II Doyley, lyii-ante 1734, o.s.p., 

[The name Doyley is a puzzle. The Rev. Cope Doyley was in- 
cumbent of Hampton (Elizabeth City) 1 687-1 697, and of Bruton 
(Williamsburg) 1 697-1702, when he died (Bishop Meade, i, 
231, 149). He left young sons, Charles and Cope, who on their 
father's death were committed to the care of Henry Tyler, Sheriflf 
of York, because they had no relations in Virginia (See York O.B., 
September 24, 1702; Fa, Mag, xii, 300). Cope Doyley was a land- 
owner in Warwick (Quit Rent Rolls, 1704), and it is probable that 
Henry Cary or his Sclater wife had affectionate relations with him, 
but it does not appear why they should name for him their eldest 
son, born ten years after Mr. Doyley's death. Doyley Cary was 
witness to a deed from Richard Page to John Blair, dated July 31, 
1730, which was recorded in York, and then disappears.] 

Ill Henry, 1714-1734, o.s.p. 

[The younger brother, Henry, died, 1734, leaving a will be- 
queathing his property to his father (see Appendix /), and his 
father's will names the two slaves which the Rev. James Sclater 
had bequeathed to Doyley and Henry, with remainder to the sur- 
vivor, thus indicating what was the property his son Henry had to 
leave and his survivorship of his brother.] 

2nd: 1 71 9, Anne, dau. of John Edwards, of 
-Surry, 

[Henry CaryS testified, by an entry in the Ampthill Bible, that 
his second wife was Anne Edwards. The evidence for the fore- 

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going identification of the mother of Col. Archibald Gary, establish- 
ing his kinship with his Revolutionary colleague Benjamin Harri- 
son, is the will of John Edwards dated August i2, 1712, and proved 
May ao, 1713 (Surry ff^ill Book, v, 147), naming, with other chil- 
dren, his third son Benjamin and his daughter Anne, then unmar- 
ried; followed by the will of this Benjamin Edwards dated 
November 6, 1721, and proved November 21, 1722 (Surry fFill 
Book, vi, 422), the witnesses to which are Anne Gary, Henry Gary, 
and (Dr.) Archibald Blair, evidently Benjamin Edwards' sister, 
brother-in-law and physician. 

John Edwards and William, his brother, who was Clerk of the 
General Court in 1688, and afterwards of the Council, were the 
third generation of a family of ancient planters, the first of whom 
was, before 1624, seated in Surry, where they still persist. See 
Keith, Ancestry of Benjamin Harrison, 50, and fT, '& M, Quar,, 
XV, 79.] 

and by her had : 

IV Anne, 1720, d. in fans, 

[She was buried in Bruton Church, 1720.] 

V Archibald, 1721, of Ampthill, see p. 91, 
VI Judith, 1726-1798, m. 1744 David Bell, 

of Belmont on the James River, in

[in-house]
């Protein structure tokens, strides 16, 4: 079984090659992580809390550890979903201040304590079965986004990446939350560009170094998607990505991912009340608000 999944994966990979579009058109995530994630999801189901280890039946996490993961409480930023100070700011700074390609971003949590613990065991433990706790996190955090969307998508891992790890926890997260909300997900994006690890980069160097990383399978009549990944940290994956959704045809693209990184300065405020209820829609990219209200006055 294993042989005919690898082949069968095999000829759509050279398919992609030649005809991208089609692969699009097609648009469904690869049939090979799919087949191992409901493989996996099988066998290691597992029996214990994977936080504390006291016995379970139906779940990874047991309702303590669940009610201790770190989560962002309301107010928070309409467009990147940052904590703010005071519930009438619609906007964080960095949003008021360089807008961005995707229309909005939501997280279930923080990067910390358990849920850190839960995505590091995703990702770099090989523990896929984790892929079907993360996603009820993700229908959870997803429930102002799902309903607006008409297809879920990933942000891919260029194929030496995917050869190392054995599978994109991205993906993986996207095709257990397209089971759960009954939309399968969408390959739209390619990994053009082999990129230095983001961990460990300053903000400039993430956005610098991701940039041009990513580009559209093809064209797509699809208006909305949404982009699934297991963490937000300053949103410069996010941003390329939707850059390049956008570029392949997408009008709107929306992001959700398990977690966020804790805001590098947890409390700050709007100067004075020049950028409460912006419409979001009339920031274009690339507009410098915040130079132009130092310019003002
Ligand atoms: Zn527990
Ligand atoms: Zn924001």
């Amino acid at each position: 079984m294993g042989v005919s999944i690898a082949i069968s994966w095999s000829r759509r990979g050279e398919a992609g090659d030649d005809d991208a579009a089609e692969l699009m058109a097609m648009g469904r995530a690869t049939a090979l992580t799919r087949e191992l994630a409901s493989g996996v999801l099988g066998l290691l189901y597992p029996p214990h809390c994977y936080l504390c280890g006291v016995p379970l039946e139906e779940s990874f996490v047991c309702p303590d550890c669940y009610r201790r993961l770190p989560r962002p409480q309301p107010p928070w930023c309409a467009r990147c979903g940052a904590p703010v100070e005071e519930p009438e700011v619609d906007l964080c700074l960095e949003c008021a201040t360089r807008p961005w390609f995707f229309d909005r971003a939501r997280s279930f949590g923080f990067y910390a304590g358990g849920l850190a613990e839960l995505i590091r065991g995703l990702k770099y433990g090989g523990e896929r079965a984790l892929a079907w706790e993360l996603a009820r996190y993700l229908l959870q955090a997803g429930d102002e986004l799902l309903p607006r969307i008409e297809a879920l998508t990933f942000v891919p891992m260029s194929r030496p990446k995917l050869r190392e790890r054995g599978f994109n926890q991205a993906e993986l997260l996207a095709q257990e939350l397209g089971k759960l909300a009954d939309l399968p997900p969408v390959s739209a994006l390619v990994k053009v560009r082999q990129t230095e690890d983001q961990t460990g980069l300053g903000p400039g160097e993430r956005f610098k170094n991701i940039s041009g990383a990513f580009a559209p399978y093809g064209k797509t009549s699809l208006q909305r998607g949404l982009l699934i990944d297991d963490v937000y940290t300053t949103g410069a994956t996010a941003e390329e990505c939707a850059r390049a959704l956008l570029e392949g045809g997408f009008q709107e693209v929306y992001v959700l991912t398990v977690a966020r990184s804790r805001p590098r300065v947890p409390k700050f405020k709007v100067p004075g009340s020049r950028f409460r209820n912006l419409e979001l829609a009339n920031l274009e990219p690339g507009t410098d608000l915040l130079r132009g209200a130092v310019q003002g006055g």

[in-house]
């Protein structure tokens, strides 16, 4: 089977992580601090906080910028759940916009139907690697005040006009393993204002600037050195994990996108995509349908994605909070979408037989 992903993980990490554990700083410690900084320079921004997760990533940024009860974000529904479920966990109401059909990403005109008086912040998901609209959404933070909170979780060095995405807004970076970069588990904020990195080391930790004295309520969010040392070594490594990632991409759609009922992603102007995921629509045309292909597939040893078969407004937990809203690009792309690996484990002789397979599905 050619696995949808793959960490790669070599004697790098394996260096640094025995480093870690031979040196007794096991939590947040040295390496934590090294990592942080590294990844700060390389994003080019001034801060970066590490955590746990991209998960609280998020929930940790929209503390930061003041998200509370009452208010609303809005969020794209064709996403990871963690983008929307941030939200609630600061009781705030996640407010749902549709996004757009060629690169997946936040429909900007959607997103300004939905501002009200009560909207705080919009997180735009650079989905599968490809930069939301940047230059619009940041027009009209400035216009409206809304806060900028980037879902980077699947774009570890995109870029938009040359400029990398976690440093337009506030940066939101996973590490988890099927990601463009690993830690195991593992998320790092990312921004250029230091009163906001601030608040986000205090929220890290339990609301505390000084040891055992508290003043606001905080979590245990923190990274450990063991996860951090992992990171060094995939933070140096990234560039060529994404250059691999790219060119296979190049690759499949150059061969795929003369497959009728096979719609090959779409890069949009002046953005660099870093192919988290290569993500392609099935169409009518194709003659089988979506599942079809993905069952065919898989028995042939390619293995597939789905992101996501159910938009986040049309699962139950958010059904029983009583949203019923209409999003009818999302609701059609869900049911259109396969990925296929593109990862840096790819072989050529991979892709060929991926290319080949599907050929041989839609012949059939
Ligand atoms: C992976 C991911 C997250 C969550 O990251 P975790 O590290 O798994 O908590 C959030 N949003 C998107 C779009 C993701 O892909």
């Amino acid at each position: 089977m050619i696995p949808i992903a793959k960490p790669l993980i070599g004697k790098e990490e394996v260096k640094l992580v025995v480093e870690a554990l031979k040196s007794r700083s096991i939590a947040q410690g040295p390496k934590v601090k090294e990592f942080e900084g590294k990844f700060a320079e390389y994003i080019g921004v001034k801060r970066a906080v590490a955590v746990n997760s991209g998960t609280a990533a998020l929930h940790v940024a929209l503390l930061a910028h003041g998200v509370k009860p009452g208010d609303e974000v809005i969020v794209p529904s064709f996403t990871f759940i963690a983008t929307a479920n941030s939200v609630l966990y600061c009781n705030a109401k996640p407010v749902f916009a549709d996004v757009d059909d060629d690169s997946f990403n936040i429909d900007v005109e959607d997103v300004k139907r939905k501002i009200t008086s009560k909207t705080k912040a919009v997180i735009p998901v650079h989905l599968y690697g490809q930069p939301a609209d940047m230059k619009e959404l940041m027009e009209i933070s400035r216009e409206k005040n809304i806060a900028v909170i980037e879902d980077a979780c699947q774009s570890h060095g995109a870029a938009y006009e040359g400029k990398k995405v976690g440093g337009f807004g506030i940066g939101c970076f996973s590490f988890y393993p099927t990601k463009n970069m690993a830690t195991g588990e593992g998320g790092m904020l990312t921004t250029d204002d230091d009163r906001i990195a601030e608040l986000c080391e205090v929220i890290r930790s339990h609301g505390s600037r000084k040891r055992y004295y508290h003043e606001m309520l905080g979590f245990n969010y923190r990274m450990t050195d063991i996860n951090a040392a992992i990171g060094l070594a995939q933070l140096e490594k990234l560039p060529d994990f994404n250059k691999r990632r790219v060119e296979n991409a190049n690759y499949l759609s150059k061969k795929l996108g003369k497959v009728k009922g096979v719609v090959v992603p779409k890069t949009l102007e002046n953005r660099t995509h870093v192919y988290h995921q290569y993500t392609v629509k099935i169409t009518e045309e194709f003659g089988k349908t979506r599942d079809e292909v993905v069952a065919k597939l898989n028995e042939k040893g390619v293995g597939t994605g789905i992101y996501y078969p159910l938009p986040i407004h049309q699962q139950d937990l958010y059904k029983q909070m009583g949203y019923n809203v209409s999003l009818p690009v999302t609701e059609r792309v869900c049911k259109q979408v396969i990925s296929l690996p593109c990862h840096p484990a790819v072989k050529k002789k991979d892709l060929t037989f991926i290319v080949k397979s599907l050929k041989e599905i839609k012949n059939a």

Buckingham County. 

[This marriage spread the Gary blood and name among a 
numerous progeny, Frys, Gists, Blairs, Langhornes, Wallers, Estes 
and others, in Virginia, Kentucky, Tennessee, Missouri and Mary- 
land.] 

VII Sarah, 1729, m. 1748, Alexander Spiers, 

[Alexander Spiers was a Scotch merchant and returned to his 
home in Glasgow in 1750, taking his wife with him. She never 
returned to Virginia, but is reputed to have died, s.p,"] 

3rd: 1741 ?, Elizabeth ^^=©Ti€fccnhcad, s.p. 

[She survived her husband and was living in Williamsburg in 
1750, when she made a will which was proved in Chesterfield 
October lo, 1751 (Will Book, i, 149). By this she left legacies to 
"Mrs. Judith Bell," "Mrs. Sarah Spiers," "Anne, daughter of Archi- 

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bald Gary," and the bulk of her property to "Jol^n Brickenhead, 
Peruke maker in Old Street, near St. Luke's Church, London/' This 
last may be a clue to her maiden name, of which no definite record 
remains.] 

SOURCES: 

(i) The Ampthill family Bible; (2) The will of Henry Cary', 
1748 (see Appendix); (3) Miller v. Page, 6 Call, 28; (4) Glean- 
ings from public records of York, Henrico and Chesterfield. 



IV. Colonel ARCHIBALD Cary {Henry^y 
Henry^, Miles^)^ 1721-1787, of Ampthill in 
Chesterfield County. 

Born in Williamsburg, he was probably named for his father's 
friend and physician. Dr. Archibald Blair, though not of kin. 
Educated at William and Mary College. When he came of age 
in 1742 his father vested him with- the property known as "Bucking- 
ham," 4132 acres of land on Willis Creek, then in Goochland 
(Deed Book, iv, 95, and Hening, vii, 440), and there he entered 
public life; he was J. P. 1747 and sat as a Burgess for Goochland